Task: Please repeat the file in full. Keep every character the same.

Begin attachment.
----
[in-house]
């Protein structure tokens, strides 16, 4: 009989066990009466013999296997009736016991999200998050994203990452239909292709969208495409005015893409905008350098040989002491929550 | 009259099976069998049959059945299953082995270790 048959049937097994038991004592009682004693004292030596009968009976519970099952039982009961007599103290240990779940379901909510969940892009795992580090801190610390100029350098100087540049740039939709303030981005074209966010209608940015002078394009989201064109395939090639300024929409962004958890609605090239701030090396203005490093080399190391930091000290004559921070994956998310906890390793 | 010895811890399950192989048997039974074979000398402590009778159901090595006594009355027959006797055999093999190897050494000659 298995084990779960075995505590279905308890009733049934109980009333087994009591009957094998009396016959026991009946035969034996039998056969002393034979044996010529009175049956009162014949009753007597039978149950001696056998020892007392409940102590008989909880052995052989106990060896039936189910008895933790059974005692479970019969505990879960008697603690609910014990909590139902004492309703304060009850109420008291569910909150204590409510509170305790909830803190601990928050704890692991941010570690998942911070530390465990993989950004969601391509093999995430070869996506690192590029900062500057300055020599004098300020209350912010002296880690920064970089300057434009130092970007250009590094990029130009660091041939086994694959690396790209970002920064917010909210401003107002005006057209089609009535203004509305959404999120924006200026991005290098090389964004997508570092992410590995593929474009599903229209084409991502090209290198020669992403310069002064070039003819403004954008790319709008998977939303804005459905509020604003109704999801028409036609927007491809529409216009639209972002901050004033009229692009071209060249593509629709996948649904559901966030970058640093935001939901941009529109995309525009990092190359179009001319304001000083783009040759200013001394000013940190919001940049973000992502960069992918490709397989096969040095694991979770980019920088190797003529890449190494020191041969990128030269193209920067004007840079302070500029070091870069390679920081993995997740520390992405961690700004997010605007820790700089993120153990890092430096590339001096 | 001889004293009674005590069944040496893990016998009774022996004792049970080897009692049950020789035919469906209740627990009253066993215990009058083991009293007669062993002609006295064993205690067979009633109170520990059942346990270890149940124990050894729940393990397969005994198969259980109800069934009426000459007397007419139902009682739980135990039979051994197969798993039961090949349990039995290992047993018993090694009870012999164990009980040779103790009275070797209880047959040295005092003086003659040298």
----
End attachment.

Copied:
[in-house]
């Protein structure tokens, strides 16, 4: 009989066990009466013999296997009736016991999200998050994203990452239909292709969208495409005015893409905008350098040989002491929550 | 009259099976069998049959059945299953082995270790 048959049937097994038991004592009682004693004292030596009968009976519970099952039982009961007599103290240990779940379901909510969940892009795992580090801190610390100029350098100087540049740039939709303030981005074209966010209608940015002078394009989201064109395939090639300024929409962004958890609605090239701030090396203005490093080399190391930091000290004559921070994956998310906890390793 | 010895811890399950192989048997039974074979000398402590009778159901090595006594009355027959006797055999093999190897050494000659 298995084990779960075995505590279905308890009733049934109980009333087994009591009957094998009396016959026991009946035969034996039998056969002393034979044996010529009175049956009162014949009753007597039978149950001696056998020892007392409940102590008989909880052995052989106990060896039936189910008895933790059974005692479970019969505990879960008697603690609910014990909590139902004492309703304060009850109420008291569910909150204590409510509170305790909830803190601990928050704890692991941010570690998942911070530390465990993989950004969601391509093999995430070869996506690192590029900062500057300055020599004098300020209350912010002296880690920064970089300057434009130092970007250009590094990029130009660091041939086994694959690396790209970002920064917010909210401003107002005006057209089609009535203004509305959404999120924006200026991005290098090389964004997508570092992410590995593929474009599903229209084409991502090209290198020669992403310069002064070039003819403004954008790319709008998977939303804005459905509020604003109704999801028409036609927007491809529409216009639209972002901050004033009229692009071209060249593509629709996948649904559901966030970058640093935001939901941009529109995309525009990092190359179009001319304001000083783009040759200013001394000013940190919001940049973000992502960069992918490709397989096969040095694991979770980019920088190797003529890449190494020191041969990128030269193209920067004007840079302070500029070091870069390679920081993995997740520390992405961690700004997010605007820790700089993120153990890092430096590339001096 | 001889004293009674005590069944040496893990016998009774022996004792049970080897009692049950020789035919469906209740627990009253066993215990009058083991009293007669062993002609006295064993205690067979009633109170520990059942346990270890149940124990050894729940393990397969005994198969259980109800069934009426000459007397007419139902009682739980135990039979051994197969798993039961090949349990039995290992047993018993090694009870012999164990009980040779103790009275070797209880047959040295005092003086003659040298």